Clinical and pathophysiological aspects of intrahepatic cholestasis of pregnancy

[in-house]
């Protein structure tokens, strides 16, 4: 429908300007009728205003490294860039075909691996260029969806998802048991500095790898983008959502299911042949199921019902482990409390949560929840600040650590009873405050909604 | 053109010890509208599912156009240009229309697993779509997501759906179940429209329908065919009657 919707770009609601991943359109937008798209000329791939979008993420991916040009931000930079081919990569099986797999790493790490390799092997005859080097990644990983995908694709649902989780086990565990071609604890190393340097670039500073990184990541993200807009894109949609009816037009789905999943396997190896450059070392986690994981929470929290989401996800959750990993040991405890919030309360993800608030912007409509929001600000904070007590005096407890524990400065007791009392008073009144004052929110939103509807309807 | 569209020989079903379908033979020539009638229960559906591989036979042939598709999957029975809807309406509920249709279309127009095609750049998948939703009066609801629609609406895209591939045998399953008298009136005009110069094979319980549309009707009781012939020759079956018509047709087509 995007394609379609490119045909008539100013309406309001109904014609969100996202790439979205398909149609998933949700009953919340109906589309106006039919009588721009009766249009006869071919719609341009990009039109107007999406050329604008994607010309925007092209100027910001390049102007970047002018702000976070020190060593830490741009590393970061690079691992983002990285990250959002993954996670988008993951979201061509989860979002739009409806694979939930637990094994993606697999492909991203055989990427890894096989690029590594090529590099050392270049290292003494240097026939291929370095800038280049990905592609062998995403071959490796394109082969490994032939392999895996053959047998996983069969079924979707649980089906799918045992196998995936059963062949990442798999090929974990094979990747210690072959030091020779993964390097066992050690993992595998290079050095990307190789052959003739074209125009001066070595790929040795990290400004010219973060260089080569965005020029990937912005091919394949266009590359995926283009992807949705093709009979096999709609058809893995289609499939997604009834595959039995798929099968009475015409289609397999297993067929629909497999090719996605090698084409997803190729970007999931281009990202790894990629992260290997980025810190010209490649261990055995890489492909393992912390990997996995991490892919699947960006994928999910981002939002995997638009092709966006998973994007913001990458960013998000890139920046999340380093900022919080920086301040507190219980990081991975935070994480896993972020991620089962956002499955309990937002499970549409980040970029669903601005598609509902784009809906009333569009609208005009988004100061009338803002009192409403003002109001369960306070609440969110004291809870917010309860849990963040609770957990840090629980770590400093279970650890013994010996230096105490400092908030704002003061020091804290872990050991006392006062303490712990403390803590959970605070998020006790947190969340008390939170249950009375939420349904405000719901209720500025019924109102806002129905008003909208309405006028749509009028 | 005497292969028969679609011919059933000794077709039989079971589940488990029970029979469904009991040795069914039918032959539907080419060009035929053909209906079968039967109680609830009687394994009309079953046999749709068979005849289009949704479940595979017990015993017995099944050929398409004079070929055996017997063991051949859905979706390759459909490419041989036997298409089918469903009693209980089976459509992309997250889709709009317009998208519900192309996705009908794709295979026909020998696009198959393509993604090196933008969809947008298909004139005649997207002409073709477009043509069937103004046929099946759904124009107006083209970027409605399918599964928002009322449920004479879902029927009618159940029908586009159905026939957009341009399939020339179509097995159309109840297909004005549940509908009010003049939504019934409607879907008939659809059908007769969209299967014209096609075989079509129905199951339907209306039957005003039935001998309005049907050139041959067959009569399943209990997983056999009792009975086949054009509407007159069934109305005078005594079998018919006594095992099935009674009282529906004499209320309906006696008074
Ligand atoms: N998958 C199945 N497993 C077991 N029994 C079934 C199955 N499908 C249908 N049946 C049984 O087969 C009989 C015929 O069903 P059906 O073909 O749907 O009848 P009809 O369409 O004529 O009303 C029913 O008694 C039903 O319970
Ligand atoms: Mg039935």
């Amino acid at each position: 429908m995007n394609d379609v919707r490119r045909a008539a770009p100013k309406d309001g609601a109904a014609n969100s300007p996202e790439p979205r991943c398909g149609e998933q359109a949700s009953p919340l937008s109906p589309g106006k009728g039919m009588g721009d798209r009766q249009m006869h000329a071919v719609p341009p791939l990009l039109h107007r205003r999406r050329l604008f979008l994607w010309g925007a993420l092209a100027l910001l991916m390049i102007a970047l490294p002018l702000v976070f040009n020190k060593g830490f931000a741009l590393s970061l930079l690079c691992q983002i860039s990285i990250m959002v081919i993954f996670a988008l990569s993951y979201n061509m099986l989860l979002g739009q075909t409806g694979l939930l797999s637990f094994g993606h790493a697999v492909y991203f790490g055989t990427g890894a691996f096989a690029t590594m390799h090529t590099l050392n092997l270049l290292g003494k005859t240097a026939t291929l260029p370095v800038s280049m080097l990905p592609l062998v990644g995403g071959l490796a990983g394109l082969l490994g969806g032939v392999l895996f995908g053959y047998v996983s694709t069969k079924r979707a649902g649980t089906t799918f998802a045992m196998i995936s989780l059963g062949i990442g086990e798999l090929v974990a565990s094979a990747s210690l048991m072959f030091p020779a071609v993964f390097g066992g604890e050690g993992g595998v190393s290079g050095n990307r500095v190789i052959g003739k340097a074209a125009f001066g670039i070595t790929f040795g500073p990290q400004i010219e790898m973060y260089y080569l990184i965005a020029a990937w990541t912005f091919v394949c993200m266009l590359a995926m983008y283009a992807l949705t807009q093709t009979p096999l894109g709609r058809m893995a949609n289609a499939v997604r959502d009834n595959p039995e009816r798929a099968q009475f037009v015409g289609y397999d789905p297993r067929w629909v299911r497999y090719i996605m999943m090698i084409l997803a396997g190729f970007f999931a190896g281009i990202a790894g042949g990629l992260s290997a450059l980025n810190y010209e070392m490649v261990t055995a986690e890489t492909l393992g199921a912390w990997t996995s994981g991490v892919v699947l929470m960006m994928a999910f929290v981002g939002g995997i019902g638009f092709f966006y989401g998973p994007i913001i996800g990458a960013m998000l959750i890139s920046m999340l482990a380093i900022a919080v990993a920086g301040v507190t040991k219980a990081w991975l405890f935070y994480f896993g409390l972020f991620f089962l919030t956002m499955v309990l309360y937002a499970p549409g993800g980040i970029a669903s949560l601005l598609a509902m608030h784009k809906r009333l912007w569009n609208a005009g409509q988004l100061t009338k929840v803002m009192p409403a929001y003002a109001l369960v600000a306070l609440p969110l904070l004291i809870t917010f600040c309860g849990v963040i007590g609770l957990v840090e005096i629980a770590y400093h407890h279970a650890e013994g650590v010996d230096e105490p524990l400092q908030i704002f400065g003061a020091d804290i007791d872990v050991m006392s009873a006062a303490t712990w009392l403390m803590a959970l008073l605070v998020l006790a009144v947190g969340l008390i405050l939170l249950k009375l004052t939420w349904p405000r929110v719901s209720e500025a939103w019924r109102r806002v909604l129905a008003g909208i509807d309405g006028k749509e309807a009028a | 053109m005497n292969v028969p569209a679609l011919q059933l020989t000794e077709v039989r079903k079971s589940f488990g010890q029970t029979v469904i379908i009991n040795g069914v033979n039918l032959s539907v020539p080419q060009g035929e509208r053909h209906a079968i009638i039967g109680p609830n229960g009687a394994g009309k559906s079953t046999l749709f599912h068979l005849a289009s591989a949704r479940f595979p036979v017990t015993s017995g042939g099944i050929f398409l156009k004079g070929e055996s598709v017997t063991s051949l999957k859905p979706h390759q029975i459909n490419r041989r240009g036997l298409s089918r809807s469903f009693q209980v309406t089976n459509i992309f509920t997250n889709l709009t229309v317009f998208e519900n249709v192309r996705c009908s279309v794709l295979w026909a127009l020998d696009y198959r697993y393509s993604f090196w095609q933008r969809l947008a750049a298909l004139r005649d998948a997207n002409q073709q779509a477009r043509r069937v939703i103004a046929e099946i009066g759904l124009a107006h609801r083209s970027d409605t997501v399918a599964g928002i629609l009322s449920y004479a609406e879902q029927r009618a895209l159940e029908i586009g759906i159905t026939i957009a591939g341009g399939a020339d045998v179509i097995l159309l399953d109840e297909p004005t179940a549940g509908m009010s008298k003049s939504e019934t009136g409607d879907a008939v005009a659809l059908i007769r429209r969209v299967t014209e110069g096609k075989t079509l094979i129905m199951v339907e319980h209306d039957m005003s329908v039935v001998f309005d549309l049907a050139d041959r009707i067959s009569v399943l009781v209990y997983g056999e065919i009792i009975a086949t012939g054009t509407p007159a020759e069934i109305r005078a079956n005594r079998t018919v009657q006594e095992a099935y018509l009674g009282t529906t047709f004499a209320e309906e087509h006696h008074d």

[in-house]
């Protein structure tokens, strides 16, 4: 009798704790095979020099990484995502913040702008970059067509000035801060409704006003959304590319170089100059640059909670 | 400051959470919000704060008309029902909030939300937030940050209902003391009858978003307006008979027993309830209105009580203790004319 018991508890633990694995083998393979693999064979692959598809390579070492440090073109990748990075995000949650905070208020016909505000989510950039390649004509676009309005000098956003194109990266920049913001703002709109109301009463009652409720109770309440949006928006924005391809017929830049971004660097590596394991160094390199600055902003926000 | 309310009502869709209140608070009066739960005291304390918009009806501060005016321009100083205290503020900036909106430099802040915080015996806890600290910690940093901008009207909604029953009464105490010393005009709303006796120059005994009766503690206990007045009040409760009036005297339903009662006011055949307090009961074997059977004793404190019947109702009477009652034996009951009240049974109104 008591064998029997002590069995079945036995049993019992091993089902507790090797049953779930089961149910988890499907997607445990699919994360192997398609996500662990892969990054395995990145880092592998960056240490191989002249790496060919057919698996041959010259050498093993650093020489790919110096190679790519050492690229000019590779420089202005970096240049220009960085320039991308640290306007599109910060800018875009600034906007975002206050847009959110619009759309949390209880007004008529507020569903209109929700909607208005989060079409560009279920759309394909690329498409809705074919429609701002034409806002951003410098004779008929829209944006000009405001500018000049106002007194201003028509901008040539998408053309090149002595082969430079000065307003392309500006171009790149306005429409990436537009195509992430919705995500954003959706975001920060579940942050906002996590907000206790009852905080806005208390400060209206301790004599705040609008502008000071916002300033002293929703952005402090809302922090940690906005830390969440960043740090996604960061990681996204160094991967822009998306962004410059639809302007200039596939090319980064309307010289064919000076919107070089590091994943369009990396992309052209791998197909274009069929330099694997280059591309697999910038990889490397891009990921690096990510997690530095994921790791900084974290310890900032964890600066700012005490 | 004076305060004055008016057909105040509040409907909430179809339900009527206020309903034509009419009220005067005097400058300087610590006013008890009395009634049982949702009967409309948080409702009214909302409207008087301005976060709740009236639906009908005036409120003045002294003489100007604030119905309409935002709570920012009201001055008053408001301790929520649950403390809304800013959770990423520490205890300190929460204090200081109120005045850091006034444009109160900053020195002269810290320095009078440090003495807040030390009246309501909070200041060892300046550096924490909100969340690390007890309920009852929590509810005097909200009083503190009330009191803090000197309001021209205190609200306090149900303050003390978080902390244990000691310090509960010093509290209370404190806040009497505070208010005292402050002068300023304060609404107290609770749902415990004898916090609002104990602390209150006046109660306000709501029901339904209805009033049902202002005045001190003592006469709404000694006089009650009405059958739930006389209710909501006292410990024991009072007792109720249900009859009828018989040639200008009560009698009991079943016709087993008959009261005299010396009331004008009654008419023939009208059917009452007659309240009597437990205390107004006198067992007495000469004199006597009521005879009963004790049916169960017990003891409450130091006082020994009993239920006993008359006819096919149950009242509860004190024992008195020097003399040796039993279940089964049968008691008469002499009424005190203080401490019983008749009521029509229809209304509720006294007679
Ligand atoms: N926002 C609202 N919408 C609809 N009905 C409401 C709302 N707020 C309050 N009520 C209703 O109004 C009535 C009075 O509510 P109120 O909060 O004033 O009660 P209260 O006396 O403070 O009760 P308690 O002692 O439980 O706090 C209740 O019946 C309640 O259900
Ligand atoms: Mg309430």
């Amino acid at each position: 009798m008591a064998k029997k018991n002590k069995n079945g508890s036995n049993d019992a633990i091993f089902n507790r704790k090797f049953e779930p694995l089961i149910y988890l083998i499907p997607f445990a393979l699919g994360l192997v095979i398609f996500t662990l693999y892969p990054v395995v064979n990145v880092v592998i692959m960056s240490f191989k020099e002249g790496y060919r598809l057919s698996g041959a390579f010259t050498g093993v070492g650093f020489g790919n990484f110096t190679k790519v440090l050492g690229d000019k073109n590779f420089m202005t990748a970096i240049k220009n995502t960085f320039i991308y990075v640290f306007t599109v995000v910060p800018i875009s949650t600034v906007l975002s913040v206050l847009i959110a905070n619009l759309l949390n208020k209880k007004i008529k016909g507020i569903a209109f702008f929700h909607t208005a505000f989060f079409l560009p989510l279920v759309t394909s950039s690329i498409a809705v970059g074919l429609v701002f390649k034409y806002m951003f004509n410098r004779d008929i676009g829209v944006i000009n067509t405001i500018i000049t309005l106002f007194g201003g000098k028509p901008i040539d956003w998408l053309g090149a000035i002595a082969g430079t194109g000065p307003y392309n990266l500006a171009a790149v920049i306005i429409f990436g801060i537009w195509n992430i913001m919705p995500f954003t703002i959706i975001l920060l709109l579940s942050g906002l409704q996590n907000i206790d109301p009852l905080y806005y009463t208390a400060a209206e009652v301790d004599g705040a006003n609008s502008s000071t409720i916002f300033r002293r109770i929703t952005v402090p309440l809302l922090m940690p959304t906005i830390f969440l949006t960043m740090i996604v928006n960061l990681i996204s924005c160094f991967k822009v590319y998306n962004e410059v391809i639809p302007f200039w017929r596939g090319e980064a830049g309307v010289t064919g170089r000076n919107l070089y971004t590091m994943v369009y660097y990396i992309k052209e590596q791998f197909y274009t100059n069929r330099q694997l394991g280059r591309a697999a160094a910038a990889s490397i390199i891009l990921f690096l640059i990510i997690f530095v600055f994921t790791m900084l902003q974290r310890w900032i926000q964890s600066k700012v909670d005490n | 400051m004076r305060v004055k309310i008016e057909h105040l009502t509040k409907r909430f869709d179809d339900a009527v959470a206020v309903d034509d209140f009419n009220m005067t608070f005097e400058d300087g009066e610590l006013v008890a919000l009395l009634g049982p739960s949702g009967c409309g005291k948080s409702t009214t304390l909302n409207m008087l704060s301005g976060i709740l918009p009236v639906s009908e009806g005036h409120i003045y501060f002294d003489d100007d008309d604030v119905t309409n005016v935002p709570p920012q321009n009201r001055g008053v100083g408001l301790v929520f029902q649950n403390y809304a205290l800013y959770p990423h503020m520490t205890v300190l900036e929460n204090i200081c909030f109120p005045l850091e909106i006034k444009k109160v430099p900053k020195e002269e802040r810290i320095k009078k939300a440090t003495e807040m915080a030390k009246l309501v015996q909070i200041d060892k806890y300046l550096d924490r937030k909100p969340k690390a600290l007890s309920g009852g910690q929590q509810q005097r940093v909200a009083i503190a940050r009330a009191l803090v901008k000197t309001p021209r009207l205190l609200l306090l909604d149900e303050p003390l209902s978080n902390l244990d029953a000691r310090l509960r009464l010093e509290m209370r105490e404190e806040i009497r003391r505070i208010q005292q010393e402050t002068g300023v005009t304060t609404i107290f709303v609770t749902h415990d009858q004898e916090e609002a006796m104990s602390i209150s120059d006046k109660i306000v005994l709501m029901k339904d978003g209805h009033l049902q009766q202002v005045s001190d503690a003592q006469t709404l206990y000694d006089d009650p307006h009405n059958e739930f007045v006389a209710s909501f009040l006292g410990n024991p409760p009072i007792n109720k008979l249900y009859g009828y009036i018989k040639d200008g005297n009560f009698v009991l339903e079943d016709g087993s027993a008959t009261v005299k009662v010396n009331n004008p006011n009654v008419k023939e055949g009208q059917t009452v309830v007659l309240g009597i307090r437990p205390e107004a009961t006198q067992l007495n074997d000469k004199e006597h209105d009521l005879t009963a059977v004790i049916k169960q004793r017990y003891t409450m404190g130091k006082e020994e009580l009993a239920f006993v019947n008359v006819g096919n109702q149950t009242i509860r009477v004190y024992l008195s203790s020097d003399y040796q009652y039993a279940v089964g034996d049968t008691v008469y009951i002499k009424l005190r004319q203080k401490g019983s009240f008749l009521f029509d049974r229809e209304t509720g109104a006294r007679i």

Abstract: Objective: The pathogenesis of intrahepatic cholestasis of pregnancy (ICP) involves impaired bile acid and estrogen/progesterone metabolism and excretion based on genetic and environmental factors. In this thesis we evaluated different pathophysiological and clinical aspects of ICP, i.e., serum levels of vitamin D, the morphology of ICP placentas, maternal and fetal outcomes in ICP at a time of active management, and ICP-associated pregnancy conditions. Methods: In Paper I, we performed an observational study and compared the levels of active vitamin D (1,25-dihydroxy vitamin D3) in women with ICP and normal pregnancies. In Paper II we examined in a prospective case-control study morphological differences of placentas from untreated and ursodeoxycholic acid (UDCA) treated ICP, respectively, and normal pregnancies, by using stereology and systematic random sampling. In paper III, we estimated in a nationwide cohort study of more than 1.2 million singleton births in Sweden between 1997 and 2009 the actual prevalence of ICP and its association with adverse pregnancy and fetal outcomes, using data of the Swedish Medical Birth Registry (MBR). In Paper IV, we assessed in a hospital based retrospective cohort study the risk of emergency cesarean section (CS) and fetal asphyxia in ICP women with spontaneous and induced onset of labor at gestational weeks 37-39, by linkage of the MBR and a local obstetrical database. Results: We report for the first time that women with ICP have lower levels of active vitamin D. We also show that ICP substantially affects the morphology of the placenta, with increased surface capillary area and syncytial knots. These changes were not observed in UDCA-treated ICP. In our nationwide population based study, we found a previously unknown strong association of ICP with gestational diabetes, preeclampsia and large for gestational age, and that ICP bears an increased risk of moderate prematurity but not of stillbirth at a time of active management. We found that induction of labor in women with ICP in gestational weeks 37-39 in a tertiary Swedish hospital did not increase the risks of emergency CS or fetal asphyxia. Conclusions: Decreased levels of active vitamin D may contribute to the pathogenesis of ICP. ICP causes morphological changes in the placenta that might be improved by treatment with UDCA. Induction of labor in ICP does not increase the rate of emergency CS. The low risk of stillbirths at a time of modern management of ICP is reassuring but the strong association of ICP with gestational diabetes and preeclampsia needs consideration, e.g., by oral glucose tolerance testing and proper management of possibly coexisting conditions.

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